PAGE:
Music Therapists

Health Science > Therapeutic Services

Projected Growth: Faster than average

Projected Job Openings

Considerable Preparation Needed

Job Description

Your job is to Plan, organize, or direct medically prescribed music therapy activities designed to positively influence patients’ psychological or behavioral status.

Common job titles of Music Therapists include:

Experience and Education

A considerable amount of work-related skill, knowledge, or experience is needed for this occupation. For example, a person in this occupation must complete four years of college and work for several years in industry to be considered qualified.

  • 75% said they needed a Bachelor's Degree.

  • 12.5% said they needed a Master's Degree.


    Sing or play musical instruments, such as keyboard, guitar, or percussion instruments.

    Compose, arrange, or adapt music for music therapy treatments.

    Improvise instrumentally, vocally, or physically to meet client's therapeutic needs.

    Plan or structure music therapy sessions to achieve appropriate transitions, pacing, sequencing, energy level, or intensity in accordance with treatment plans.

    Engage clients in music experiences to identify client responses to different styles of music, types of musical experiences, such as improvising or listening, or elements of music, such as tempo or harmony.

    Observe and document client reactions, progress, or other outcomes related to music therapy.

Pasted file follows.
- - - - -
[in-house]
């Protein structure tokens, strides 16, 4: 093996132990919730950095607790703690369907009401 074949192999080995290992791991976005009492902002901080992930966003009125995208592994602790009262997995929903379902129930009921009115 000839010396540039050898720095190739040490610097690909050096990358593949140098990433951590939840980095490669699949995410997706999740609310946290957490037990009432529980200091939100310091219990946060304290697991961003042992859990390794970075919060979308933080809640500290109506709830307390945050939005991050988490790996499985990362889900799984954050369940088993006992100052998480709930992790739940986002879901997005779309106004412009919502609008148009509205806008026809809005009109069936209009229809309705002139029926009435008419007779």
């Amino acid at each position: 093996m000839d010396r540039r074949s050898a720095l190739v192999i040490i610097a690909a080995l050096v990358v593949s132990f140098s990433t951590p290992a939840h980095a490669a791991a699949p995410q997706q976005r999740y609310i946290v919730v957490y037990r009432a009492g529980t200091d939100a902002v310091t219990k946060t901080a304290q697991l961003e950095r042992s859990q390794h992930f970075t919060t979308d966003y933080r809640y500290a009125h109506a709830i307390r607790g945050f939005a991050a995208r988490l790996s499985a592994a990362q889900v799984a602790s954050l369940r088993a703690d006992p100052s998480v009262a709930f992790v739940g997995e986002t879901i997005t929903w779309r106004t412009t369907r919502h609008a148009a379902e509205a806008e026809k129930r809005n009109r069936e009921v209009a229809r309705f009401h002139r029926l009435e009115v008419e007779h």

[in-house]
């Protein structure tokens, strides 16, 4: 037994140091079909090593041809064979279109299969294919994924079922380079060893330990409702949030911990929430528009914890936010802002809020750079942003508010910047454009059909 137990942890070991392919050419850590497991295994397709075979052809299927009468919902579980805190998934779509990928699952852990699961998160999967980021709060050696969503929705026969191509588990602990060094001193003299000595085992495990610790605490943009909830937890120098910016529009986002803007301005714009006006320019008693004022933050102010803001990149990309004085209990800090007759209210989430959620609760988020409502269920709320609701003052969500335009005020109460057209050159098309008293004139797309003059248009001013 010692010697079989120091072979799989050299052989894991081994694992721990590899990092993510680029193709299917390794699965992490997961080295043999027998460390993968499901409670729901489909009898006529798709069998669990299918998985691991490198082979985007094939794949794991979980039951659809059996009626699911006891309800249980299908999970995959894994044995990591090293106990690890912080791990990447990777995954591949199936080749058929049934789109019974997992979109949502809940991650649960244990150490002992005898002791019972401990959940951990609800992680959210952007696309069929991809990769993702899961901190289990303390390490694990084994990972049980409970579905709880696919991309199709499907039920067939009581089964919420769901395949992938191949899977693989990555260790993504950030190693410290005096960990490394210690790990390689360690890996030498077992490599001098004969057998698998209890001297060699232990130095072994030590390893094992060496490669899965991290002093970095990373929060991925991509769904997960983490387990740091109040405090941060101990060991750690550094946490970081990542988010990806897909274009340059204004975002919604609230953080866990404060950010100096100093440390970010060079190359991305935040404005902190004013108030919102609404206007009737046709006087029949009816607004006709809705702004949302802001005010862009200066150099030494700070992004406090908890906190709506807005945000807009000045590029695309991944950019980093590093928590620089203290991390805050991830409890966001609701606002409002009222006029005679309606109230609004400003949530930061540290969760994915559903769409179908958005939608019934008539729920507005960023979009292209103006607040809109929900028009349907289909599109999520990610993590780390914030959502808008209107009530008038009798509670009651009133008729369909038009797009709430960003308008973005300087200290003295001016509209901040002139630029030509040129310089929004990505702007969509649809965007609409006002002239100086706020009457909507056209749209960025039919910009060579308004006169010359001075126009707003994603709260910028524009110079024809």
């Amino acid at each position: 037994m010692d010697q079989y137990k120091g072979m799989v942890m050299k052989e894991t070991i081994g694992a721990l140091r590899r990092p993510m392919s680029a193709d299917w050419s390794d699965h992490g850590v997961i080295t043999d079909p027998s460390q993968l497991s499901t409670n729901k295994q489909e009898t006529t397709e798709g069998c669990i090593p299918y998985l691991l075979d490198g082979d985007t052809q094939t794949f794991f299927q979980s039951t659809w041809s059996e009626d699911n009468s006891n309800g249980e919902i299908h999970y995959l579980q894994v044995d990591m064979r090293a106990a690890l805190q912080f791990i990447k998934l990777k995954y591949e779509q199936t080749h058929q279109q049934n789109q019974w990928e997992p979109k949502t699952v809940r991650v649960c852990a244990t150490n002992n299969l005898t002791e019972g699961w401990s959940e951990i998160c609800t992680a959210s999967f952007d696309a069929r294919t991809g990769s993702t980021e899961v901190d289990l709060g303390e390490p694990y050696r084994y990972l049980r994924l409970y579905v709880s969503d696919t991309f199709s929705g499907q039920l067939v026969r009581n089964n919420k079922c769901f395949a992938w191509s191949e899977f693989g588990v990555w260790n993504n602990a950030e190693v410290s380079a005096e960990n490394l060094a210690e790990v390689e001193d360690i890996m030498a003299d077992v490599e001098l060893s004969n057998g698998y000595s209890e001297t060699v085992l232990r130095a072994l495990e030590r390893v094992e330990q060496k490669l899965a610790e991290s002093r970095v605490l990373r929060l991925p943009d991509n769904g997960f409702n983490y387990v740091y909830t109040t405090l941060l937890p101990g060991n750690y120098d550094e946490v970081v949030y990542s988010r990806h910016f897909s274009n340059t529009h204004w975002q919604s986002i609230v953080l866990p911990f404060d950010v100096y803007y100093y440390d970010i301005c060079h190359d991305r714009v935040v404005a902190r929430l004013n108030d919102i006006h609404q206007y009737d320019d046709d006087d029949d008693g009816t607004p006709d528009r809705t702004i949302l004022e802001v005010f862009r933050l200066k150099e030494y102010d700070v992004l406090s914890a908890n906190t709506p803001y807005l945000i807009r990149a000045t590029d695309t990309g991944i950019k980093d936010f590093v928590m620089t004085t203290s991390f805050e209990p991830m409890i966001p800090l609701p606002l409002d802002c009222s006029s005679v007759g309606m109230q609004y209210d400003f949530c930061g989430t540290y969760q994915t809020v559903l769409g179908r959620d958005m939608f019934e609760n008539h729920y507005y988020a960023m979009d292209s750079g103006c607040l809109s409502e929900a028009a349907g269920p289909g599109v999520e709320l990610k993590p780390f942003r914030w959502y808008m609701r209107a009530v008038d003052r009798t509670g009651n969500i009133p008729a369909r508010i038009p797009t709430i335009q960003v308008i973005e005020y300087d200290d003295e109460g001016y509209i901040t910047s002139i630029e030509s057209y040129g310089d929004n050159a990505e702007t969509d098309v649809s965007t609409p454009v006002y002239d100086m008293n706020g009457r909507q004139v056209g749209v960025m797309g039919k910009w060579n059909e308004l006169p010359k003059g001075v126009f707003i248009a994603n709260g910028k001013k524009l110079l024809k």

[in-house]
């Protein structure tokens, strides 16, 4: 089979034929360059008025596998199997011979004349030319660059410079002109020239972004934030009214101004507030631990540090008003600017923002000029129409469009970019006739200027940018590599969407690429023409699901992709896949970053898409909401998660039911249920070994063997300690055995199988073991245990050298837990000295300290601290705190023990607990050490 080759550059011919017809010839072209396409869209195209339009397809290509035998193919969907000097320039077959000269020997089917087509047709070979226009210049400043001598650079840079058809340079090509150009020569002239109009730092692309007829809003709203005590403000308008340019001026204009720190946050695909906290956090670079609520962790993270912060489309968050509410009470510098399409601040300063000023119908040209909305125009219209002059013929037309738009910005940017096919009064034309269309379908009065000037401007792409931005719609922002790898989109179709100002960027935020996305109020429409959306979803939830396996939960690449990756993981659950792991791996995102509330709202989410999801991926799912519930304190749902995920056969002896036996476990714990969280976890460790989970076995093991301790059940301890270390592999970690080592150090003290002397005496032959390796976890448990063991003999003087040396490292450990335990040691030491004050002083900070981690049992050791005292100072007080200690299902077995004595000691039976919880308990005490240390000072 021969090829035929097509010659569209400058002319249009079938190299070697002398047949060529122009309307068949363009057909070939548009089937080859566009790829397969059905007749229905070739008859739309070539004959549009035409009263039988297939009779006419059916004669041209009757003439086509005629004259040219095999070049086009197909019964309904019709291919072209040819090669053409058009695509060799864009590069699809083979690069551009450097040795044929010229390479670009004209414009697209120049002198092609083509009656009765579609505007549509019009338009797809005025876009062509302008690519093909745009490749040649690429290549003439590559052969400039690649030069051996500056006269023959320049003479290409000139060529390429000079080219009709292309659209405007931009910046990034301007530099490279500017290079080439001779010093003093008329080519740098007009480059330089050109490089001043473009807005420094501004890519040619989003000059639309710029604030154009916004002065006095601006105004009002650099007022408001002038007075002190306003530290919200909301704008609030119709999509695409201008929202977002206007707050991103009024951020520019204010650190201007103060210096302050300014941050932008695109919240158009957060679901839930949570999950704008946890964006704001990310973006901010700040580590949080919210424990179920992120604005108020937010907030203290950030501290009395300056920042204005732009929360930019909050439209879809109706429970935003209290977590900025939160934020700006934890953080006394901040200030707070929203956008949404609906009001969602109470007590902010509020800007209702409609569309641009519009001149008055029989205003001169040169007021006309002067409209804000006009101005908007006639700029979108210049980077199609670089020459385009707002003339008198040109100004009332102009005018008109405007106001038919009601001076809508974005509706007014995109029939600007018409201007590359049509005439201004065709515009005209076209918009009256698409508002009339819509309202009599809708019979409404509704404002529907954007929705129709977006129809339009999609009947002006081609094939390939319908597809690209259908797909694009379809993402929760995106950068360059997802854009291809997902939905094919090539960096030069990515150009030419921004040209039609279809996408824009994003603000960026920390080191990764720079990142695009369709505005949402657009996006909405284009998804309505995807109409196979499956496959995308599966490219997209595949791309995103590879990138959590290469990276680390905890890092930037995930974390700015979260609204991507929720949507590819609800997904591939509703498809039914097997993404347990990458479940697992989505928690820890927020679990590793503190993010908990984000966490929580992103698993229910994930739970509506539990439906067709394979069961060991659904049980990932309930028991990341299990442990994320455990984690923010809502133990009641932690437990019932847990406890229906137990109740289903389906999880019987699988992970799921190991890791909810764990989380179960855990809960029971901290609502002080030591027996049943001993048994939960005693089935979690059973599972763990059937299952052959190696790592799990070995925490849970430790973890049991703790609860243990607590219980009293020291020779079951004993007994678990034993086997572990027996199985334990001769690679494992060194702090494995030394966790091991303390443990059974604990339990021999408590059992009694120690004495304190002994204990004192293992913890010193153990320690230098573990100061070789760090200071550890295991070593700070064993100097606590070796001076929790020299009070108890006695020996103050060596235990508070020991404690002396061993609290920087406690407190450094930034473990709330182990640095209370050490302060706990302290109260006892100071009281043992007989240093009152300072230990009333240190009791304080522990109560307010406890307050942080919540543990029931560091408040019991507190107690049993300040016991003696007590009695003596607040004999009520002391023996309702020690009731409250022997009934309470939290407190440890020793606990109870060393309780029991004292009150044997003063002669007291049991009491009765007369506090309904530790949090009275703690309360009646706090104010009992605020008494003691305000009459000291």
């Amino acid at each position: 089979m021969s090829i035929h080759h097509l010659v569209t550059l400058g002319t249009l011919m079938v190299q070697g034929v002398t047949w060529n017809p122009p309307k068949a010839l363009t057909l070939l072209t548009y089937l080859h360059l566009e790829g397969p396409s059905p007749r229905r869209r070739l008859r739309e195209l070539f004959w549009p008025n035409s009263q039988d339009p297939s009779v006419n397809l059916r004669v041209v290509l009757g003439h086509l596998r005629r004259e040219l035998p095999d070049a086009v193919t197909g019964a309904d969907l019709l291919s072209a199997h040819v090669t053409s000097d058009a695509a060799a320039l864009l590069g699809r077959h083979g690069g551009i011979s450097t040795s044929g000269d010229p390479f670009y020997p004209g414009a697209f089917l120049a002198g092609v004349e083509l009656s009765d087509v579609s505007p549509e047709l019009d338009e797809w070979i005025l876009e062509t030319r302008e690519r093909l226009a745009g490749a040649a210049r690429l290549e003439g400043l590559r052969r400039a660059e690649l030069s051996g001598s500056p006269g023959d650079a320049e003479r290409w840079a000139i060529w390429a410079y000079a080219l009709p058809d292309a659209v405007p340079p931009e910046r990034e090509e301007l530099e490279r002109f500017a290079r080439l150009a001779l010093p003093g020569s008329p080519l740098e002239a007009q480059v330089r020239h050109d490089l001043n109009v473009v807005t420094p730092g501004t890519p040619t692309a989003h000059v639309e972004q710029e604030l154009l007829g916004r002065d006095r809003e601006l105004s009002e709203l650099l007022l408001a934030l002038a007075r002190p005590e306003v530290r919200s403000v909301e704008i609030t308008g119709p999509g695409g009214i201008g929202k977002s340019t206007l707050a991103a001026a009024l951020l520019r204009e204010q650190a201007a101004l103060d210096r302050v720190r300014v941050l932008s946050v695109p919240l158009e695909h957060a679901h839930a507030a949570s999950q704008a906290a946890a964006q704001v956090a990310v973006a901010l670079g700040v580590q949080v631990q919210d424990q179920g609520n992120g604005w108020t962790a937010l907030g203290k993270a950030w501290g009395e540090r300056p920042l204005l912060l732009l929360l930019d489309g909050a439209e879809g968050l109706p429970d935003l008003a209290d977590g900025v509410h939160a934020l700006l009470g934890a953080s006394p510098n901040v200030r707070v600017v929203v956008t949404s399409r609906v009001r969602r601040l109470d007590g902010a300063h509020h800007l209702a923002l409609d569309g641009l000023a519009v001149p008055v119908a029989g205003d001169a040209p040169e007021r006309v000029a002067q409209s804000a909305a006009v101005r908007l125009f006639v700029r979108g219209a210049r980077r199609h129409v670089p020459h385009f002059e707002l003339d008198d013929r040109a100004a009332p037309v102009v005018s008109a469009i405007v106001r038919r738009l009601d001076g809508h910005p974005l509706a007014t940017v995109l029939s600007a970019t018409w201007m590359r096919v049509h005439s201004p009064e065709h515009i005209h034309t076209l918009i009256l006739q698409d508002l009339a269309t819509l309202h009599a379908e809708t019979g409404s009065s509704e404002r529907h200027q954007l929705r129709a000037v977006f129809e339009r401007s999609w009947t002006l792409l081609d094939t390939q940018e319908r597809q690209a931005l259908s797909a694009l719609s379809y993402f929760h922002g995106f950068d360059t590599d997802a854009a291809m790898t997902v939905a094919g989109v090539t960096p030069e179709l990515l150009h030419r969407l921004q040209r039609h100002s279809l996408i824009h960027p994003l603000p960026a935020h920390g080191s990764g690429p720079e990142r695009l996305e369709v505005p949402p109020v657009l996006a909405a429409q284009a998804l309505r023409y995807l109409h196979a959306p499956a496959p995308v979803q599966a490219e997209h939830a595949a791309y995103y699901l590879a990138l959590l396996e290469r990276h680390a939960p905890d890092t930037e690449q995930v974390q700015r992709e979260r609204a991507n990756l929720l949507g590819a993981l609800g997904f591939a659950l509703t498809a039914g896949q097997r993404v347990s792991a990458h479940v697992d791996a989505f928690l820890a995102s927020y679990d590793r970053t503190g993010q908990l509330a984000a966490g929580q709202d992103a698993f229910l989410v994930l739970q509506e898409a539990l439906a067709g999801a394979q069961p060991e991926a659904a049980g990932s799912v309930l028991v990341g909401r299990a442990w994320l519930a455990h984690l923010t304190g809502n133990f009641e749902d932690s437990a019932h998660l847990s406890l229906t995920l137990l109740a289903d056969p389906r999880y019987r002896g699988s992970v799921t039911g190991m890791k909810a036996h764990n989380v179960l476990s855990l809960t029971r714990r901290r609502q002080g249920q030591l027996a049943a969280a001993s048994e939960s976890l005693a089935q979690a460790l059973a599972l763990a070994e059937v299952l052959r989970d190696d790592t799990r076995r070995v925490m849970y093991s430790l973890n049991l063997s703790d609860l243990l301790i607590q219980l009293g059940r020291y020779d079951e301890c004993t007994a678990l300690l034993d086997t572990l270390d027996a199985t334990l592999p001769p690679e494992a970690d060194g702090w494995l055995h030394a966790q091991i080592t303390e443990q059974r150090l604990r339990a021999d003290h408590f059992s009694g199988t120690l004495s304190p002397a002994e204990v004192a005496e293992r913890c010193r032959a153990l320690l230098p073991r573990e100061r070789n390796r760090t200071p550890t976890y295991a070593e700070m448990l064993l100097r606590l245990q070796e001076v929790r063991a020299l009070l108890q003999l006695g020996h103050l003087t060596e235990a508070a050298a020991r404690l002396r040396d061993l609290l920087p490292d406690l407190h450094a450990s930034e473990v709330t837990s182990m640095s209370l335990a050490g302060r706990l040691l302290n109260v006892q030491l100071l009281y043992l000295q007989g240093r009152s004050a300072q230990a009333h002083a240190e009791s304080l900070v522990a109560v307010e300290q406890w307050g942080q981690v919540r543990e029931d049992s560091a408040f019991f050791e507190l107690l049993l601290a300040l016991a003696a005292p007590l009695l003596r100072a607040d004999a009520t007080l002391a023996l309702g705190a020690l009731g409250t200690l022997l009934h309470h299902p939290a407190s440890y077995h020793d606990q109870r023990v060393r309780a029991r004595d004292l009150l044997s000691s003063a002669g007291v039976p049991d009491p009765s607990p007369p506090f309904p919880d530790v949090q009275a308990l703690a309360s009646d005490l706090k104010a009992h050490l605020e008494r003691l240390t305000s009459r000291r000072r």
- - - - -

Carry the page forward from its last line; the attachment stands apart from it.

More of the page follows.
Assess client functioning levels, strengths, and areas of need in terms of perceptual, sensory, affective, communicative, musical, physical, cognitive, social, spiritual, or other abilities.

    Design or provide music therapy experiences to address client needs, such as using music for self-care, adjusting to life changes, improving cognitive functioning, raising self-esteem, communicating, or controlling impulses.

    Select or adapt musical instruments, musical equipment, or non-musical materials, such as adaptive devices or visual aids, to meet treatment objectives.

    Integrate behavioral, developmental, improvisational, medical, or neurological approaches into music therapy treatments.

    Communicate with clients to build rapport, acknowledge their progress, or reflect upon their reactions to musical experiences.

    Design music therapy experiences, using various musical elements to meet client's goals or objectives.

    Supervise staff, volunteers, practicum students, or interns engaged in music therapy activities.

    Apply current technology to music therapy practices.

    Document evaluations, treatment plans, case summaries, or progress or other reports related to individual clients or client groups.

    Gather diagnostic data from sources such as case documentation, observations of clients, or interviews with clients or family members.

    Customize treatment programs for specific areas of music therapy, such as intellectual or developmental disabilities, educational settings, geriatrics, medical settings, mental health, physical disabilities, or wellness.

    Confer with professionals on client's treatment team to develop, coordinate, or integrate treatment plans.

    Apply selected research findings to practice.

    Assess the risks and benefits of treatment termination for clients.

    Establish client goals or objectives for music therapy treatment, considering client needs, capabilities, interests, overall therapeutic program, coordination of treatment, or length of treatment.

    Communicate client assessment findings and recommendations in oral, written, audio, video, or other forms.

    Analyze or synthesize client data to draw conclusions or make recommendations for therapy.

    Analyze data to determine the effectiveness of specific treatments or therapy approaches.